Many toddlers face the stuttering problem and even renowned personalities like Winston Churchill and Ed Sheeran have also faced this problem in their childhood. But it is hard to tell whether your child is really stuttering or is it part of the usual development where initially it is hard for kids to speak out words properly.
What are Typical Disfluencies?
The most common disfluency in young children is repetition of words and phrases. Before the age of five, children are likely to be both fluent and disfluent. It is during this time that children are learning the rules of language. And while learning it is okay to have disruptions.
How to know it is stuttering?
If you see that the speaking disfluencies are not going away after a short time and the stuttering persists, then it is time to get worried. With stammering, unlike other speaking disfluencies, your child will hold on the first alphabet of the word long. Instead of saying “Sometimes”, he would say “Sssssss-ss-ometimes”. Children with stammering problem also have other mannerisms like they would twist their face a certain way or blink their eye. Their mouth would get tense and they might avoid eye contact while speaking.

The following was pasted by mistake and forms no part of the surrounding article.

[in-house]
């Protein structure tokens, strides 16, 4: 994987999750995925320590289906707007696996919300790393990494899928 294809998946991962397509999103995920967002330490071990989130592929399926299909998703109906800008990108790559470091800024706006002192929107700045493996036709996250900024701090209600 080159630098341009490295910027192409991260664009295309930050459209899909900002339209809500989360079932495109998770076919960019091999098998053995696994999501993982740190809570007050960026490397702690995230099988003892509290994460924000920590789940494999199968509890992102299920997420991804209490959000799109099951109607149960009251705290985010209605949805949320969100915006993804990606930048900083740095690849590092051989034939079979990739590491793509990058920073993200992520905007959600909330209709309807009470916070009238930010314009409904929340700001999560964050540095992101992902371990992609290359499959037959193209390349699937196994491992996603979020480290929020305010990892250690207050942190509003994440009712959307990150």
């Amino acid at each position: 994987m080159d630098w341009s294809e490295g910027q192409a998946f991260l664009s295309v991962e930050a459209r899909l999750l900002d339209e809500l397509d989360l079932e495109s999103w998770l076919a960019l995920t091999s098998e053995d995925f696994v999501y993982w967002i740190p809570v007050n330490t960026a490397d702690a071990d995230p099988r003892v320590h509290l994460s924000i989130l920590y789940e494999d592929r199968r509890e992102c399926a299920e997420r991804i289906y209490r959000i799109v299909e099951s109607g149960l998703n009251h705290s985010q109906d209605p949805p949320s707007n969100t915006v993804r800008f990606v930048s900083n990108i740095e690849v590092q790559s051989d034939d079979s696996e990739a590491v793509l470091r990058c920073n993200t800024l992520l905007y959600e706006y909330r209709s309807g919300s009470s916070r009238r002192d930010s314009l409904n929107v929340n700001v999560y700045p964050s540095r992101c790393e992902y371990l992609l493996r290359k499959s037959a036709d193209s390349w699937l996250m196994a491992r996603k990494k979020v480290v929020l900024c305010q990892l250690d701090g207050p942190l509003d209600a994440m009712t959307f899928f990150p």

There are many factors involved which can cause fluency problems in children. Family history is one of the biggest factors. If the child has a family history of either the parents or someone in their family having a stammering problem, you can predict disfluency early on. Gender is also a big factor since young boys have 50% more chances of stammering than girls. Elementary-age boys are also four times as likely to have a speaking disfluency than girls. If your children is having stammering even at the age of 4, you can predict that the stammer could be persistent. Younger children can overcome the stammering problem easily.
Where to get help?
Even a paediatrician can suggest a simple speech and language evaluation. Get a proper evaluation done early on from a certified pathologist.
Speech-language pathologist can also help with the further course of action. You can also enrol your child in a fluency treatment service.
There are two major treatment options:
A speech-language pathologist can help the child’s parents in modifying their own way of communication to have an indirect impact on the child’s stammer.
Another way is for the pathologist to work with the child and brief him with speech strategies to develop fluency.
Parents can also help:
Parents can help with a child’s stammering by reducing the stress of communication and avoid putting the child in speaking situations. Talk to your child about their stammer and let them know that it is okay. Be patient.